My first thought was, “What’s that doing there?“ I was walking through the church narthex when I noticed a small rock perched on a window sill. It was late July, in the middle of the week when that place that is always so full of energy on a Sunday was empty and quiet.
As I went over to have a closer look, I saw that that the rock a drawing on it. That’s when I remembered.
On Easter, in between the two worship services we have on that “full church” day, our congregation offers an Easter egg hunt. The children of our community gather out on the playground and when the leader gives the signal, they fan out rapidly to find the eggs filled with little gifts that the adults have hidden for them there. As the tradition has grown, the older children have learned to pass over the eggs in plain sight, leaving them for the little ones to find. They look for the more carefully hidden ones and once they have found a few, circle back to help their younger friends. It is a time of chaos, care, and fun.
In anticipation of the Easter egg hunt, and because most families with young children get up early on Easter Sunday, our first worship service of that day is always full of kids. After our community worship time we dismiss those kids to their own “special sermon time.”
Anyone who has ever been with a group of children who have already ingested way over their usual daily allowance of sugar, and can hardly wait for something else that is about to begin, knows how hard it can be to “lead.” Simple survival is usually the goal. Last year, I was the pastor who was designated to be with that group. What should we do with that time before the egg hunt began?
As we thought about it, something occurred to me. Maybe you have noticed that people have begun to small paint rocks and leave them around for others to find. Here on Whidbey Island, this practice has become so popular that there is a Facebook page called “Whidbey Island Rocks” where people post pictures of rocks they have found or rocks they have painted and hidden. (And as an aside, in what seems to be a sad reflection of our times, there is also a page called “Whidbey Island Anti-rocks” where you can go “if you’re tired of all the drama on Whidbey Island Rocks.”)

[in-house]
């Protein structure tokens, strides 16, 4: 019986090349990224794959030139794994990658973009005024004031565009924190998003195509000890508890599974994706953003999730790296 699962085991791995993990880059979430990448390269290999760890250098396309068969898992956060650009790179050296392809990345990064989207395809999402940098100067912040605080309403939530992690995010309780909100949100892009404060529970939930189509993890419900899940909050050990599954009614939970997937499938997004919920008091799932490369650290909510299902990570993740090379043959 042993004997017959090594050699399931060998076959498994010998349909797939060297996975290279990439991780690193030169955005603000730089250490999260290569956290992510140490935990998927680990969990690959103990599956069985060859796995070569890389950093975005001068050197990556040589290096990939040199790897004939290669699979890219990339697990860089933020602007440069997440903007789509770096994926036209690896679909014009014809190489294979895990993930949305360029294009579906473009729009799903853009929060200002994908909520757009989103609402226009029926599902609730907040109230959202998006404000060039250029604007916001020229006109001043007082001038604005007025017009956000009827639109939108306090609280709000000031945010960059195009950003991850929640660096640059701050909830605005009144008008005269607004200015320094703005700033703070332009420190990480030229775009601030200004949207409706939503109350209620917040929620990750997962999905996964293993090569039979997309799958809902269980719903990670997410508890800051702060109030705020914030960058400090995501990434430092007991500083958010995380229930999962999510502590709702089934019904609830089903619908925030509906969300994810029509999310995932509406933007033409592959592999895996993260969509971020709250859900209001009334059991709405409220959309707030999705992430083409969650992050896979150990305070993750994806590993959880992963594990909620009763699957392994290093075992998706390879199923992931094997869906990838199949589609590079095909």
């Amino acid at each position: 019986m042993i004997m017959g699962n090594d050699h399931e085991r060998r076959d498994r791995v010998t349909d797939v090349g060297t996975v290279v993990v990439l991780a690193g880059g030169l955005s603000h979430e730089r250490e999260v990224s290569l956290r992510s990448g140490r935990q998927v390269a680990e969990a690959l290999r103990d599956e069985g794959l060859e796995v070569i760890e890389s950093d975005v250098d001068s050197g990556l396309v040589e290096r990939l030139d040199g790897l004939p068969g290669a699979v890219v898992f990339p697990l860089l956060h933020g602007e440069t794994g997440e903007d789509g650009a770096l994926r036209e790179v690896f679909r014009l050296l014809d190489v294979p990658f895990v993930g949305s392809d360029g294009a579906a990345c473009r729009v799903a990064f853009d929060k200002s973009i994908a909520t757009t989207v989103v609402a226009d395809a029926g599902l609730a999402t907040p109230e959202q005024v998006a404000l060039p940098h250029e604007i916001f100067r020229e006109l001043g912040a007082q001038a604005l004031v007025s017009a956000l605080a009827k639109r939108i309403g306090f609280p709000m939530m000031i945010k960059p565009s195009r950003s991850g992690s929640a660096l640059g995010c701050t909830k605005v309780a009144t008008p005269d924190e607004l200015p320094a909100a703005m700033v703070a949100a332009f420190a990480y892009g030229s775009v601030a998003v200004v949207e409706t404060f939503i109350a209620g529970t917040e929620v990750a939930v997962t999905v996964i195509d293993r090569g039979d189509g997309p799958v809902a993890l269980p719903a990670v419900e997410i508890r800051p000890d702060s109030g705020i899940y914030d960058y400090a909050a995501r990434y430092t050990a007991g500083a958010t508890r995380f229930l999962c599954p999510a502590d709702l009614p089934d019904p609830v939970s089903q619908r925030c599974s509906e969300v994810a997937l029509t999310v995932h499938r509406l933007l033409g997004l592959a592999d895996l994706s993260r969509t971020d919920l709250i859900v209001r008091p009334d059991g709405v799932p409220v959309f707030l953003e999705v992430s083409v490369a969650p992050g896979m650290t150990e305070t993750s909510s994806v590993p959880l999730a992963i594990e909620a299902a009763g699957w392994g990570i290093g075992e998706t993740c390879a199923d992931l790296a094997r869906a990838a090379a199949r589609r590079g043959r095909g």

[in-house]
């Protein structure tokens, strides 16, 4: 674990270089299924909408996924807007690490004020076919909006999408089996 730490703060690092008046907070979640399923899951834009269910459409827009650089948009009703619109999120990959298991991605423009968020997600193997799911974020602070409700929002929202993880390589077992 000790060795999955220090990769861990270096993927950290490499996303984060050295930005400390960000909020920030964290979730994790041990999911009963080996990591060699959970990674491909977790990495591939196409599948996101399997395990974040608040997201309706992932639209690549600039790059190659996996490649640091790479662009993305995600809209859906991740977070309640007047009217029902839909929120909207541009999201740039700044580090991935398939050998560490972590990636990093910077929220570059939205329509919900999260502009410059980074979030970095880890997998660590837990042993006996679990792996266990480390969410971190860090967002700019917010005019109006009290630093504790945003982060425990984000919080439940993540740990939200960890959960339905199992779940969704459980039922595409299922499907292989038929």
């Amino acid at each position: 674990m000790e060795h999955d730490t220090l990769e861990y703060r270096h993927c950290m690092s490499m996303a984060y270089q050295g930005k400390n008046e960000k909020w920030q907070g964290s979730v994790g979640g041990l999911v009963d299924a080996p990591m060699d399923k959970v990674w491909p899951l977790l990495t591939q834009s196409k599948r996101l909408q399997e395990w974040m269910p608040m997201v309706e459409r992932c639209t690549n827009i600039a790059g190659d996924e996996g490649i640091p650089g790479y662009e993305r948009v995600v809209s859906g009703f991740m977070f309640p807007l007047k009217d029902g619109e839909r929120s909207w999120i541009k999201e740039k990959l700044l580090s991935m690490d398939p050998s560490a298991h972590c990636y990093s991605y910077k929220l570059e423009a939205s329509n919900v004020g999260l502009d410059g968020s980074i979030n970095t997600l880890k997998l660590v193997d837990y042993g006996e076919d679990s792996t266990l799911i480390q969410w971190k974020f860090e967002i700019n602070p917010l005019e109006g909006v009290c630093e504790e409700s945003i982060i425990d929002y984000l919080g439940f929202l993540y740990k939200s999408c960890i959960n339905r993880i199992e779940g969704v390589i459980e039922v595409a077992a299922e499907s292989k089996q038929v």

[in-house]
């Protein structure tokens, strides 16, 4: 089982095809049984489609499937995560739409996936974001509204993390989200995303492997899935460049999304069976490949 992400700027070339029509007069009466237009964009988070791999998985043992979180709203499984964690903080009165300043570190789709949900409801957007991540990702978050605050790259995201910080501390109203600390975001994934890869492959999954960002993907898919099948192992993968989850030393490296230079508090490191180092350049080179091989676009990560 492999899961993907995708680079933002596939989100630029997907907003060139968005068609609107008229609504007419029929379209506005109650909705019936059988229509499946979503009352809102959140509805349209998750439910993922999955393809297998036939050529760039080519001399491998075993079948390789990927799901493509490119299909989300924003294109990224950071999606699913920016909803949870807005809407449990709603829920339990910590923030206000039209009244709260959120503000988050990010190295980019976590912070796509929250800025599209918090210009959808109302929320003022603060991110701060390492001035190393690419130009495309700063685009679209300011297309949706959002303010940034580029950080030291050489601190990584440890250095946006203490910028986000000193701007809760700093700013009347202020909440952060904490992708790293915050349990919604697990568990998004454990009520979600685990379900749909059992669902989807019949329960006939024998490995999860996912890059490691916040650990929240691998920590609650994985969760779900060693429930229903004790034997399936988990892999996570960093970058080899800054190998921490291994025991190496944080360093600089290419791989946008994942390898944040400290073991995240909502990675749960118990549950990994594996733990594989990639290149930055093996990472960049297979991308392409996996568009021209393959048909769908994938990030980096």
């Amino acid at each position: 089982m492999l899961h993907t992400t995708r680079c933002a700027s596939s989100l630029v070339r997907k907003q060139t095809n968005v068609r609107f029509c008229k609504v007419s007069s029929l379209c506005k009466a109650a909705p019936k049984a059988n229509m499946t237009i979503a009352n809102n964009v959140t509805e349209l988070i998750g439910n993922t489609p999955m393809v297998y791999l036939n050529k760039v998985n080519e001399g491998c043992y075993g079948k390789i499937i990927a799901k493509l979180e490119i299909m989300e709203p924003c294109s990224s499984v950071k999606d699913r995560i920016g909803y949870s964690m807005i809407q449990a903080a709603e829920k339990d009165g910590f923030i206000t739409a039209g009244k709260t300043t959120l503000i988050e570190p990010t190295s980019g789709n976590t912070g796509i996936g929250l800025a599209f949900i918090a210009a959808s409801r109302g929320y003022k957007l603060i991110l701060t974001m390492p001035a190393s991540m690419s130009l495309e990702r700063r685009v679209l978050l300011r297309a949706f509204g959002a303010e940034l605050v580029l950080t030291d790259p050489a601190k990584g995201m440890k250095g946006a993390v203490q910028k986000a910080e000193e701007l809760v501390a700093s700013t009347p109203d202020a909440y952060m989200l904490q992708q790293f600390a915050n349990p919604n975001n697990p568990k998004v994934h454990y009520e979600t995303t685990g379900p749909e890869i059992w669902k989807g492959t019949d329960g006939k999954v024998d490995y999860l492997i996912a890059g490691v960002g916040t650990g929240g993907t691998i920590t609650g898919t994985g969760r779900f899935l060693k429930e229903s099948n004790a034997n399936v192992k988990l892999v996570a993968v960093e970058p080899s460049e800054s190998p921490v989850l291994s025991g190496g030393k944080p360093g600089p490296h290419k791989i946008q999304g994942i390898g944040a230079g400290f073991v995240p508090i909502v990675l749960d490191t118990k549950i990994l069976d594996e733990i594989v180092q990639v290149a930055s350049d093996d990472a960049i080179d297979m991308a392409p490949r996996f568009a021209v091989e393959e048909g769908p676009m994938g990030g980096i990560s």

So last Easter Sunday, when adults had hidden gifts for our children, we decided to let the kids give back. They would create “encouragement” eggs (rocks) and hide them for the adults.
I know handing out rocks to sugar-amped children can be iffy but this time it paid off. The kids loved creating the messages and “hiding” their gifts for the adults to find. Like the thoughtful adults who hid the kid’s eggs, some children placed their rocks in plain view. Others were very clever with their hiding places. Then, just before worship ended, we all went back into the sanctuary and I told the congregation what the children had done. “Look for those gifts of encouragement,” I said.
Sure enough, after the benediction, while the children ran off to the playground for their Easter egg hunt, the adults grabbed their coffee and began finding their gifts.
It was one of those delightful, unpredictable times when the children got to be excited not only for their own adventures, but also for what the adults were experiencing. After their egg hunt, several of the children returned to see if their gifts had been found. If the rocks were still where they had been hidden, the children began whispering clues to the adults around them. Watching all that intergenerational caring was truly magical for me.
And now it was late July. The sanctuary and narthex were empty. And I was holding this rock in my hand.
It could be that the rock had just been overlooked for three months. But it was in such an easy-to-spot place that I suspected someone had put it there recently. Maybe someone found the rock on Easter Sunday and brought it back to pass the blessing along. Maybe someone found it in a tucked-away place and moved it out into the open. Maybe the rock was not from Easter at all but from someone who had just recently been inspired to create it and leave it there. Perhaps someone reading this blog knows something about this particular rock that I don’t. But someone had clearly left this gift, an anonymous encouragement to someone else along the way.
However it got there, I was grateful to find it. We all need those random gifts sometimes. I am no different. I held it gently in the palm of my hand, let myself absorb the encouragement it represented, and then put it back down. It was still there last I checked. Waiting as a gift for someone else along the way. Maybe it’s waiting for you.